Indeed many of the bases Oshkar suggested are on the list. I had HCNs, and the "runner up" bases to the HCNs, I think they are {24, 30, 36, 48, 60, 72, 84, 90, 96, 120, 144, 168, 180} plus Wendy's/Triesaran's beneficial-flank numbers {21, 34, 55, 99, 120} (doing from memory). Will add 42, 56. I'd written the full list on the menu post but commented them out. (it looked daunting! And I didn't want to promise and leave it stand) I also felt averse to starting a bunch of threads, only to have a "partial" set. Now I think we start threads and folks can comment and see patterns etc., with other info coming later. I think I'll start the bases off like the grand bases then fill in the details later. If you've written something about the bases please post a link to your discussions in the tour thread so people reach your thoughts, if I hadn't done that already. I am not as familiar with what happened between May and mid August this year, due to all the mulling on another non-number-base issue. (my midlife crisis, lol. Good thing: it's mostly over!)

Any idea on a really big prime (between say 60 and 360), just to illustrate what many of these look like? I think 55 will serve as a really big semi prime.
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Dan
Posted: Sep 7 2012, 02:50 AM


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QUOTE (icarus @ Sep 6 2012, 09:41 PM)
Any idea on a really big prime (between say 60 and 360), just to illustrate what many of these look like?

61, 67, 71, 73, 79, 83, 89, 97, 101, 103, 107, 109, 113, 127, 131, 137, 139, 149, 151, 157, 163, 167, 173, 179, 181, 191, 193, 197, 199, 211, 223, 227, 229, 233, 239, 241, 251, 257, 263, 269, 271, 277, 281, 283, 293, 307, 311, 313, 317, 331, 337, 347, 349, 353, 359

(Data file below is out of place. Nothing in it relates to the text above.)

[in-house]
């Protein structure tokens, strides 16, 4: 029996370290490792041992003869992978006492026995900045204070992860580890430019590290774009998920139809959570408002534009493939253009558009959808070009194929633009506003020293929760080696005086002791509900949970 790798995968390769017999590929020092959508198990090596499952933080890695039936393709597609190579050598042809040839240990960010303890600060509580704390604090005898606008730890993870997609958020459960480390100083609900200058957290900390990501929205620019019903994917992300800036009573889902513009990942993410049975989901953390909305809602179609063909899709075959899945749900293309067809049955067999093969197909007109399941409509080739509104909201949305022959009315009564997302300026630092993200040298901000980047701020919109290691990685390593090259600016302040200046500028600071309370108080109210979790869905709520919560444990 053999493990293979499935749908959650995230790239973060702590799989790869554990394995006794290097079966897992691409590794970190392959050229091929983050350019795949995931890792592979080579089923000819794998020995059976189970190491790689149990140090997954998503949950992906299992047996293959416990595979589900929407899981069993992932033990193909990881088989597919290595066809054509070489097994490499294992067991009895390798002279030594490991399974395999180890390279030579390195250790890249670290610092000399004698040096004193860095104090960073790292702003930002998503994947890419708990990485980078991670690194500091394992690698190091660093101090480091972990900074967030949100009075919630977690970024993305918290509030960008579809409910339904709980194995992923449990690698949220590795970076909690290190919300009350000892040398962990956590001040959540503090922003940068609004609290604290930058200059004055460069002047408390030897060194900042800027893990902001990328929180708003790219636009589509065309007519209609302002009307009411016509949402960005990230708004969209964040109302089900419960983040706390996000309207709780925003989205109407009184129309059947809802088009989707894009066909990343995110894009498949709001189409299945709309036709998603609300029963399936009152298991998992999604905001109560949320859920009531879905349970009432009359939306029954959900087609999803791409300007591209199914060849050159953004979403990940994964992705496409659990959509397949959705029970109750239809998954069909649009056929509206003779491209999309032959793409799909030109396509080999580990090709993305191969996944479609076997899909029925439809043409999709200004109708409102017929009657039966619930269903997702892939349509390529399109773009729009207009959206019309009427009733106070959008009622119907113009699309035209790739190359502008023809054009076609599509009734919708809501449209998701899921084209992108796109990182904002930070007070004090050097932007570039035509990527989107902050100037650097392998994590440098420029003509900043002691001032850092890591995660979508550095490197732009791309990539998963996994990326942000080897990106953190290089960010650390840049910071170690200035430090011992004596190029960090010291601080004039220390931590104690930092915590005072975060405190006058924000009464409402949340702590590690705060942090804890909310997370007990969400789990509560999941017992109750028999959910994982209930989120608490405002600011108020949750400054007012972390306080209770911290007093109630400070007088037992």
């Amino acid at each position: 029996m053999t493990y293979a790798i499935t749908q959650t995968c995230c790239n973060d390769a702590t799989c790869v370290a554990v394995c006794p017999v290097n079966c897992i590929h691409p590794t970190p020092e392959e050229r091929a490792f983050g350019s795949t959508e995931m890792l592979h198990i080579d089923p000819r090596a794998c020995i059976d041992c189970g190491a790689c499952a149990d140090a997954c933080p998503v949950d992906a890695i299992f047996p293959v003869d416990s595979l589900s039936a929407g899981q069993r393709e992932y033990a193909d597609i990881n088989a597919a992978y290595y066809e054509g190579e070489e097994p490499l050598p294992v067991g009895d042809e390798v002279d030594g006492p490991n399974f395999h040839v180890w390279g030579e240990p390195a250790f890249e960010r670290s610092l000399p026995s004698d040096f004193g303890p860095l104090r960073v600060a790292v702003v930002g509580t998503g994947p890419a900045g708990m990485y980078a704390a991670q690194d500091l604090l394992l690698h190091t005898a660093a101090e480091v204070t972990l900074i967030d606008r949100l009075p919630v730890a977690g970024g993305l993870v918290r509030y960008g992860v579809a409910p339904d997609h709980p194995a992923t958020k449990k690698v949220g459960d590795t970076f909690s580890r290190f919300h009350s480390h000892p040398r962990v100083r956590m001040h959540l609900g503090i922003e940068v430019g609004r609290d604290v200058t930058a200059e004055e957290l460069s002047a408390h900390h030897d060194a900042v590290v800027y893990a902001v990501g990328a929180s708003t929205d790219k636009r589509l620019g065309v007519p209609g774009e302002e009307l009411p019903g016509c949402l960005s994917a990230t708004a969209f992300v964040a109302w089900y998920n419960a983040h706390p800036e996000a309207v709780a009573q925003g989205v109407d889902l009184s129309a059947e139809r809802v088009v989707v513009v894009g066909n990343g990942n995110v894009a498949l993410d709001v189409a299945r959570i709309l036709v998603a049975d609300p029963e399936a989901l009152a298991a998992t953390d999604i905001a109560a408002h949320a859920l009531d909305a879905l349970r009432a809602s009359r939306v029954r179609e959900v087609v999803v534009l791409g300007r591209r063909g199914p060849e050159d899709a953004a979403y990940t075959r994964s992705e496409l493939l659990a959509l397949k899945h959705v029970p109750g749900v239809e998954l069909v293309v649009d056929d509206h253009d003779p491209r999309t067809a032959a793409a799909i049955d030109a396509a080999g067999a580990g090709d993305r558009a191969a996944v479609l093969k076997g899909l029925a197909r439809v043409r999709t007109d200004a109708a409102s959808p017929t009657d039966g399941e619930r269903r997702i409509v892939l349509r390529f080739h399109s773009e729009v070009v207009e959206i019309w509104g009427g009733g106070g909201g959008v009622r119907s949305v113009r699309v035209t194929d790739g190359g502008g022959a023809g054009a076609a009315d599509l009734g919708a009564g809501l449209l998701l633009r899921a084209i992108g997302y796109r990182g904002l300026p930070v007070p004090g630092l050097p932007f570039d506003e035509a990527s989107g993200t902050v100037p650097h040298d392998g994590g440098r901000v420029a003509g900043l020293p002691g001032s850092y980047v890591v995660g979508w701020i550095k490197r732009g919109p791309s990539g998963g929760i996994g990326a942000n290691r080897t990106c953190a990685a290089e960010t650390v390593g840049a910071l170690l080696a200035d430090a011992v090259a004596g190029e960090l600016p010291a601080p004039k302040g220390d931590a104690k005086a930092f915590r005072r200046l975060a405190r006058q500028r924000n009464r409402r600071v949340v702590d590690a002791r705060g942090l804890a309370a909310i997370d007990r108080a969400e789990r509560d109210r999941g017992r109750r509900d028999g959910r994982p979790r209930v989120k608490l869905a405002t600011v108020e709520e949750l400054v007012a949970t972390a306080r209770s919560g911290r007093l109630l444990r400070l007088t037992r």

Pick one.
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wendy.krieger
Posted: Sep 7 2012, 07:50 AM


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70 has a place in there somewhere. This is the first abundant number that can not be represented as the sum of its divisors. Also, i am rather fond of it. It has, for example, among the squares, 2.00.01.

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Oschkar
Posted: Sep 7 2012, 08:37 PM


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QUOTE (Dan @ Sep 7 2012, 02:50 AM)
QUOTE (icarus @ Sep 6 2012, 09:41 PM)
Any idea on a really big prime (between say 60 and 360), just to illustrate what many of these look like?

61, 67, 71, 73, 79, 83, 89, 97, 101, 103, 107, 109, 113, 127, 131, 137, 139, 149, 151, 157, 163, 167, 173, 179, 181, 191, 193, 197, 199, 211, 223, 227, 229, 233, 239, 241, 251, 257, 263, 269, 271, 277, 281, 283, 293, 307, 311, 313, 317, 331, 337, 347, 349, 353, 359

Pick one.

In this case, I'd choose 109, probably, for its intutive relationships with 108=2^2x3^3 and 110=2x5x11. It is not exactly the typical large prime base, but it is rather versatile for such a base. On the other hand, 173 is an example of the worst possible type of prime base, with 172=2^2x43 and 174=2x3x29 as neighbors. You could do both as contrasting bases.

And I suggest that you separate 60 from 120.
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icarus
Posted: Sep 7 2012, 10:04 PM


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Oschkar: surely we will separate bases 60 and 120: that was a comparison and a stand-in till I get a proper page set up.

I like the suggestion 109 and 173 for the very reasons you've described.

The weird thing that occurred to me is with any composite, I can "shorten" the table by using two divisors. For the primes, the "shortening" will look odd, because the numbers don't have nontrivial integer divisors. I am trying to respect 30 cells as the maximum width, so might use some convenient number below that to "fold" the cells.

Wendy: 70 is now on the list!
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m1n1f1g
Posted: Sep 8 2012, 11:16 PM


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QUOTE (icarus @ Sep 7 2012, 03:41 AM)
I have tables for 36 and 60.

What about complementary divisor method ("truncated") tables? I'd like to see what they're like in terms of size and memorability.
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Treisaran
Posted: Sep 9 2012, 12:25 AM